"I hold your doctrine of Memento Mori, and were an epitaph to be your story, I'd say, 'my name is Ryan, and I loved people by trying to break the power of shame. I hope I did right by my family in the end.'"
I wrote this paragraph as one of the vital parts of a final 57 page (I know) final English paper, but it's clear that they meant more to me than just that. I'm 21 years old, and this is my epitaph written down. The paper ended up being such a consuming and encompassing project for two weeks of my semester that it has just taken more significance.
The project was an abecedary about the collected works of Robert Frost, which is an inscription of all the letters of the alphabet, with entries after each of the letters that were used. I've posted my entries for the letters "D" and "X" on the Odyssey platform already, but this article is a reflection on the entire process of writing this project - what I learned that transcended more than just the author of the work. Let's just say that I was vastly impressed and surprised by Frost's work - it was more than just the one poem with an inspirational quote.
I started out not really understanding my class and what my professor wanted out of my work initially. There were only two grades for the semester: the final project, or abecedary, and an attendance grade, and my whole class didn't know either until the end of the semester. I started out rough, to be honest. The feedback on my first bodies of work made me doubt my ability as someone who wanted to graduate as someone who wanted to get an English secondary major.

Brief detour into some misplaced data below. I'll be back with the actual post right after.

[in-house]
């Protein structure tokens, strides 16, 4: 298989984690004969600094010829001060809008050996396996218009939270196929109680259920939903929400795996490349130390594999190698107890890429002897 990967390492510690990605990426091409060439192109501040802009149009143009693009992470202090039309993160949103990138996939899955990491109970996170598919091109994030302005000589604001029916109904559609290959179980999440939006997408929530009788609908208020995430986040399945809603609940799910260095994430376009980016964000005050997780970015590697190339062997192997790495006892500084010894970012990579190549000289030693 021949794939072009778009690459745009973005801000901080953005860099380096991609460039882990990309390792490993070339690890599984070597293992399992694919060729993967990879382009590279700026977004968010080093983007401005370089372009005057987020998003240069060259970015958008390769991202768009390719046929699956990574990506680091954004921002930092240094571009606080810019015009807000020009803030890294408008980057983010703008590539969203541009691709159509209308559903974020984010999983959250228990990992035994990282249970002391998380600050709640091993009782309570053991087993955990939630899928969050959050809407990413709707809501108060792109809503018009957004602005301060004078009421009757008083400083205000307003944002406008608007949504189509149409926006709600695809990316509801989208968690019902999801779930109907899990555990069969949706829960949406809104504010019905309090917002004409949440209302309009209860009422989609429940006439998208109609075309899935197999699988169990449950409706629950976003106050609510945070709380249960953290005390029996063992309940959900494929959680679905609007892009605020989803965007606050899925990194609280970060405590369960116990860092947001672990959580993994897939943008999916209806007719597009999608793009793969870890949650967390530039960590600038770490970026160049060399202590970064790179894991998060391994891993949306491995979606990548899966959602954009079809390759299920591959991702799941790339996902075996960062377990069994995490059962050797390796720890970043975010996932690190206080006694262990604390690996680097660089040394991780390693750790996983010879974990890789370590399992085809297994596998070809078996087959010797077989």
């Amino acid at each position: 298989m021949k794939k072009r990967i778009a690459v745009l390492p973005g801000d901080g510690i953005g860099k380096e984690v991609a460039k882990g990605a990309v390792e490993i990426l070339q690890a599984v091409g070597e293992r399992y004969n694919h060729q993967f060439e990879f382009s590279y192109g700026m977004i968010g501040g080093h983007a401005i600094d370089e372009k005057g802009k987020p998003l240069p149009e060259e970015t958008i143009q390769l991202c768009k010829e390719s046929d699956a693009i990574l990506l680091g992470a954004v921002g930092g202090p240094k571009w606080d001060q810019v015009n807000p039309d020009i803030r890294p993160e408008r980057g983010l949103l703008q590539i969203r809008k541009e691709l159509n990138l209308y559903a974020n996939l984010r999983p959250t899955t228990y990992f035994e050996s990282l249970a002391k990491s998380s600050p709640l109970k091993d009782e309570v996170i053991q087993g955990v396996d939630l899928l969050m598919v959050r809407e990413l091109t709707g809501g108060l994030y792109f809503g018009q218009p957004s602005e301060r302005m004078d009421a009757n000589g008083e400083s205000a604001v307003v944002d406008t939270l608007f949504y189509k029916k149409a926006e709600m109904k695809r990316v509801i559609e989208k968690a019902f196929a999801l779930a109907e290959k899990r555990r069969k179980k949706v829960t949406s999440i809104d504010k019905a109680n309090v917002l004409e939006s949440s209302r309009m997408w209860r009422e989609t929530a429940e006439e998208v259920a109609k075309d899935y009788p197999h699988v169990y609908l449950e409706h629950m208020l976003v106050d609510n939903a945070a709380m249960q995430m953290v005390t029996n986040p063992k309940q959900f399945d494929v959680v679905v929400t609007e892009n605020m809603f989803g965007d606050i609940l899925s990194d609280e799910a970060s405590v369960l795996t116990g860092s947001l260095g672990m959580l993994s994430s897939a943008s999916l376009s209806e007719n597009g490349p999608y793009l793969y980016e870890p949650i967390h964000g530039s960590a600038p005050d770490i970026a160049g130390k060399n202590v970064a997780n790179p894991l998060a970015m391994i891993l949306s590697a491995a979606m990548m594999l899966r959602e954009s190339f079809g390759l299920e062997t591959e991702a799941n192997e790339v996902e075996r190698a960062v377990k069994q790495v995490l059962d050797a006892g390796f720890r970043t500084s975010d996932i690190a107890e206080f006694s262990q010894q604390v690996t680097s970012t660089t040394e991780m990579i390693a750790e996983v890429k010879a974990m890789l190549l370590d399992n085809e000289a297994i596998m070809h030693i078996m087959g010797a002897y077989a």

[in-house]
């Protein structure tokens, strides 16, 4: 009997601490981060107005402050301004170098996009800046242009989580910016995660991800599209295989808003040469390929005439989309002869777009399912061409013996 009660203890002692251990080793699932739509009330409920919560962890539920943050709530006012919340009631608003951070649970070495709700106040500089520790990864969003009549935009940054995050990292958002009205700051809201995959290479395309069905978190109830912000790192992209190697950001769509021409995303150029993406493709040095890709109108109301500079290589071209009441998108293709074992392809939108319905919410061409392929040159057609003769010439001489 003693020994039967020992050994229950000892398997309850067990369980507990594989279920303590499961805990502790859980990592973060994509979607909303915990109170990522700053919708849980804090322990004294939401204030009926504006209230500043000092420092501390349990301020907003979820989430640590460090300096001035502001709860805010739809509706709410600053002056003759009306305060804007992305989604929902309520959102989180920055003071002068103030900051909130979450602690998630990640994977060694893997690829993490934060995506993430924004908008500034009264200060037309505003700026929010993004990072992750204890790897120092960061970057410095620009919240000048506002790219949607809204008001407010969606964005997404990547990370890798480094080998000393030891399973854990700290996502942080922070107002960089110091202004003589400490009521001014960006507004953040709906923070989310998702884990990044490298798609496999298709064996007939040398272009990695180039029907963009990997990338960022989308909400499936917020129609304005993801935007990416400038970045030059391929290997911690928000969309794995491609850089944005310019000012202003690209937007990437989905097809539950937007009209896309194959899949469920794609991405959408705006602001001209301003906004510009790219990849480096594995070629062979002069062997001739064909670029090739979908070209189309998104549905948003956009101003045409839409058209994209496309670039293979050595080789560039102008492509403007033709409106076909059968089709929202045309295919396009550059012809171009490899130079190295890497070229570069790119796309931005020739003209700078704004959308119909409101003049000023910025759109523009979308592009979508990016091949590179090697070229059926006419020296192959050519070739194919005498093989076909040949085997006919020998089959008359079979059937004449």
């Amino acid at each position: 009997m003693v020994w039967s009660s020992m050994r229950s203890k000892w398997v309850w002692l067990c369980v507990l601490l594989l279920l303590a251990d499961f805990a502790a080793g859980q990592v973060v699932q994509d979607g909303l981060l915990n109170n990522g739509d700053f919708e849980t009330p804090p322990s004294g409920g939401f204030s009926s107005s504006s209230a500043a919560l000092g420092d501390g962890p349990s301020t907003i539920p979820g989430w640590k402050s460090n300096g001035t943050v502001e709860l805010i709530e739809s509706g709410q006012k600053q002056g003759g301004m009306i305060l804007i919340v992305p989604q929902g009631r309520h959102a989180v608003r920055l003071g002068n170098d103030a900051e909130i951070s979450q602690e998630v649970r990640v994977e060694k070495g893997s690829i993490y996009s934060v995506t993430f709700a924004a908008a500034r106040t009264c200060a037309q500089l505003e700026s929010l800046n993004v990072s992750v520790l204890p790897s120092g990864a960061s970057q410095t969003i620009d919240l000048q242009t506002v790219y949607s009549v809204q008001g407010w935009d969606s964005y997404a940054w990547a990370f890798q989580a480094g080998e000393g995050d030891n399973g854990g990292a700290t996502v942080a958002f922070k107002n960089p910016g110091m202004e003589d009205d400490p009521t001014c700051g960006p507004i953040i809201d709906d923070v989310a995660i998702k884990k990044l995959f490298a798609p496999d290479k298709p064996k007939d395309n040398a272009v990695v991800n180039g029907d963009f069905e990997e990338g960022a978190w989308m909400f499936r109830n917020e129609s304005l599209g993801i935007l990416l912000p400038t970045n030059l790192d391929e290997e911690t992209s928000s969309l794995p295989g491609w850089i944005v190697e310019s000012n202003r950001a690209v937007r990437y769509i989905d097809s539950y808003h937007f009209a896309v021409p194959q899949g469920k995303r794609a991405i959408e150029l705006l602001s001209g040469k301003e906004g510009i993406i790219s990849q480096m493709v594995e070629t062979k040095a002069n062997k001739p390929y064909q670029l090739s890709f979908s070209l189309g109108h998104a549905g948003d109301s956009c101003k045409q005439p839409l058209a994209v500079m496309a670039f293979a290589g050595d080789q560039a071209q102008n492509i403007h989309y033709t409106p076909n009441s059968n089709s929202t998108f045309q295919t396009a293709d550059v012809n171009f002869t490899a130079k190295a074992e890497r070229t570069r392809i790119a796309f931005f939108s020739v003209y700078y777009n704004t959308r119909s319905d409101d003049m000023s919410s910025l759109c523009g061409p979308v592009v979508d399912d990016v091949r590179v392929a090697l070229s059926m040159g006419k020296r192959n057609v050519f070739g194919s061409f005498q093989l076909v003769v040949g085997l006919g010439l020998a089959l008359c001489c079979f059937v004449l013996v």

But it was when I began to take the feedback of my professor more seriously, only two or three weeks before the final project was due, that I started to get my first compliments. At one point, in the "A" entry with the quote from the beginning of the article, he wrote "Wow. Bravo." I started working approximate two to three hours every day, studying the work of Robert Frost and his critics, and writing about it to add to my entries. The title of the assignment was a "My Frost" abecedary, so we were given creative license to do whatever we wanted, pretty much, and relate his work to either our lives, interests, and hobbies as much as we could.
When I finally finished mine, it was around 1 a.m. the night before. It ended up being 16,000 words and 57 pages, much longer than I initially intended it to go. It cost me $5 to print it out (half my hourly salary at my work-study) and I cited nearly 40 of Frost's poems, used dozens of his quotes, and related it to almost everything going on in my life right now. By the time the two weeks of toil were done, I felt a strange satisfaction I hadn't felt in a while:
I didn't care what my final grade would be. I gave the final paper everything I had and learned an incredible amount doing it. There were elements I took risks with that I didn't know how well they would be received. That was okay with me, because like my favorite Odyssey articles, they were mine, and that's why I loved them. It became something special, and I'd even say sacred to me (I wrote a lot about faith).